In effect the learned defence Counsel, Mr Nichol Gabriel, contended that the evidence adduced by the prosecution has failed to established essential an element of the offences. In both counts, the defence had argued that the Republic has failed to show that the Accused person, Mr Francis Barreau, had the possession of the controlled drugs charged. As a result, Learned defence counsel submitted that the prosecution has failed to establish a prima facie case against the Accused person and that the case should be dismissed and that he should be acquitted.
 Mr Chinnasamy, Learned Counsel representing the Republic, in his reply to the no case to answer submission, submitted that the prosecution has charged the accused with trafficking in a controlled drug, heroin by virtue of being found in unlawful possession of two different Controlled Drug, contrary to section 9 (1) read with section 19(1) (c) and 19 (1) ( d) of the Misuse of Drugs Act 2016. And that the evidence adduced by the prosecution so far has proved all the essential elements of the offences charged, including the element of possession, and that as a result he has proved his case on a prima facie basis.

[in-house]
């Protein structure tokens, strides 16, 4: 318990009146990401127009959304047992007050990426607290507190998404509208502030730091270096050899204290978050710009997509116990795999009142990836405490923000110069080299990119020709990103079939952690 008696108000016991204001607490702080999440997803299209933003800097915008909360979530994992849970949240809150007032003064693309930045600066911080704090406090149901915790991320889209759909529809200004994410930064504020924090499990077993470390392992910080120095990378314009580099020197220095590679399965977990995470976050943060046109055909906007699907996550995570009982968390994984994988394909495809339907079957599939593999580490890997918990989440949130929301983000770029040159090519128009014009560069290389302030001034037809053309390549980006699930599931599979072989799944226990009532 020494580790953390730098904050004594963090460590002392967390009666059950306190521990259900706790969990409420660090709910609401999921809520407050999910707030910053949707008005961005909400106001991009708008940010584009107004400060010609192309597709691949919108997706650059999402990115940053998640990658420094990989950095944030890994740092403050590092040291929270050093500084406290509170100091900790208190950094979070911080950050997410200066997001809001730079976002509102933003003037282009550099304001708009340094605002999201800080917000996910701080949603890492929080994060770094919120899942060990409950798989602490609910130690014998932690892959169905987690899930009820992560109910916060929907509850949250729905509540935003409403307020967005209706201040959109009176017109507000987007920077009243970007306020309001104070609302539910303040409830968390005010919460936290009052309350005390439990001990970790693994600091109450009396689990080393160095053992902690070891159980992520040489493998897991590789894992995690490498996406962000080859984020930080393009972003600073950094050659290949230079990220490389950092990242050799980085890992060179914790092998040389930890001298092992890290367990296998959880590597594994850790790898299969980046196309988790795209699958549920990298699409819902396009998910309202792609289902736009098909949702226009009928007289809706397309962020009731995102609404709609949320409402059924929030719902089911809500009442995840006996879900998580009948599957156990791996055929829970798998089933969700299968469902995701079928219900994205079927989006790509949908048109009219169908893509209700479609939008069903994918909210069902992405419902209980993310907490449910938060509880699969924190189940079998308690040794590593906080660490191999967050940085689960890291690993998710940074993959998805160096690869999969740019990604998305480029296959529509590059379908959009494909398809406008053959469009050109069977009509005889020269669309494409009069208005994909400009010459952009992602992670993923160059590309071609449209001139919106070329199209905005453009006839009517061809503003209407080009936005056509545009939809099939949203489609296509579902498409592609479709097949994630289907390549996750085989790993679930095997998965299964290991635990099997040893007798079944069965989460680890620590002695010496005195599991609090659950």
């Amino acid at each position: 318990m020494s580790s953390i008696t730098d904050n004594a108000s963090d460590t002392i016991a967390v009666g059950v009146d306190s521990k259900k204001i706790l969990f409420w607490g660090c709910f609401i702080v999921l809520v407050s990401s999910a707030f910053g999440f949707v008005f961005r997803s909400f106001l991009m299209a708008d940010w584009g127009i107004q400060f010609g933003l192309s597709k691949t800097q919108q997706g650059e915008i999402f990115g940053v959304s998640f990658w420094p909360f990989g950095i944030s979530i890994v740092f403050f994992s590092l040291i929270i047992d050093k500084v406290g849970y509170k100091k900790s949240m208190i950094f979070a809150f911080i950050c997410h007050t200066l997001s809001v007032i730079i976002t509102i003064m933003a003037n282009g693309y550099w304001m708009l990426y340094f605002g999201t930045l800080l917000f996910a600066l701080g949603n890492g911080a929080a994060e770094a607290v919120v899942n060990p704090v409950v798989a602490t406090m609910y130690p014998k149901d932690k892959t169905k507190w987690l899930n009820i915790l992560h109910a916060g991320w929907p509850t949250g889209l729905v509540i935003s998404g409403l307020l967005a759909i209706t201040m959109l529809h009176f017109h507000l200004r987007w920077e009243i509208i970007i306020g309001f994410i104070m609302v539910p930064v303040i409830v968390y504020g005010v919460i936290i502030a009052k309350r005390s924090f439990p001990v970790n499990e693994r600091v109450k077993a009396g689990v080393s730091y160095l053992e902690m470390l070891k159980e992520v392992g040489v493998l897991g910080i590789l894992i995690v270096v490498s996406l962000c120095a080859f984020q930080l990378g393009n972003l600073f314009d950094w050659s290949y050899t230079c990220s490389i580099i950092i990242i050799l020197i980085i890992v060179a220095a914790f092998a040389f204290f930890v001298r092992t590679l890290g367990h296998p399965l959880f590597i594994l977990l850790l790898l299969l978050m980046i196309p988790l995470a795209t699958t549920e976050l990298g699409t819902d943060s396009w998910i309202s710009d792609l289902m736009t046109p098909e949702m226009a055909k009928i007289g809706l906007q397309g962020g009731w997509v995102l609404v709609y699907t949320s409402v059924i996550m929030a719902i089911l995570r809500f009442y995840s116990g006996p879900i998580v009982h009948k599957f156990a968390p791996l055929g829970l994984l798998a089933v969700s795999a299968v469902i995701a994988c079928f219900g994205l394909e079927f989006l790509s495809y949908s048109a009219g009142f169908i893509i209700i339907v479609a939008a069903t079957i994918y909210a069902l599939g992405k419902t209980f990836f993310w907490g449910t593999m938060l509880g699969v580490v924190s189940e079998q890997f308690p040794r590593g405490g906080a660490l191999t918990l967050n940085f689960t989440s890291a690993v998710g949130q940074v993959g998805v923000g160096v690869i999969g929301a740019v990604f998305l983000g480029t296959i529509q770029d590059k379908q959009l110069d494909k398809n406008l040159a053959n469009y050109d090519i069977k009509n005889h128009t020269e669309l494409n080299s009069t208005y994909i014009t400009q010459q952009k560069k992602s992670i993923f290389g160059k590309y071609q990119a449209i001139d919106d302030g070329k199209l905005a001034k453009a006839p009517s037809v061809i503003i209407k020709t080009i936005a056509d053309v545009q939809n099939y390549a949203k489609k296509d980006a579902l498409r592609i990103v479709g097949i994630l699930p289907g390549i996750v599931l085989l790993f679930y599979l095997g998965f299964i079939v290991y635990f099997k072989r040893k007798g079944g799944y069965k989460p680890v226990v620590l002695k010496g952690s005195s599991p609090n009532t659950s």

The learned counsel quoted the case of Republic vs Marengo and ors , SC 11/03in which the court defined “ possession” for the purpose of trafficking as follows, “In the ordinary use of the word possession one has in possession whatever is to their own knowledge physically in their custody or under their physical control. That is what is intended to be prohibited in the case of dangerous drug”. The learned counsel also made reference to the case of Republic vs Albert SC 45/97, in which the court held further that, “the court must be satisfied that the accused possessed the controlled drug and had knowledge of that possession. Possession of a controlled drug may be established through continuous act that involves either physical custody or of control”. Finally, he cited the case of Republic vs Victor CR 62/10, in which the Supreme Court ruled that, “The concept of possession consist of two elements; custody and knowledge, as was well established in the case of DPP vs Brooks [ 1974 ] AC 862. A person has possession of drugs if he or she has actual control of drugs such as having the drugs in his or her hand or if the drugs are on that person. A person has also possession of drugs if he or she has the power and intent to control and use the drugs”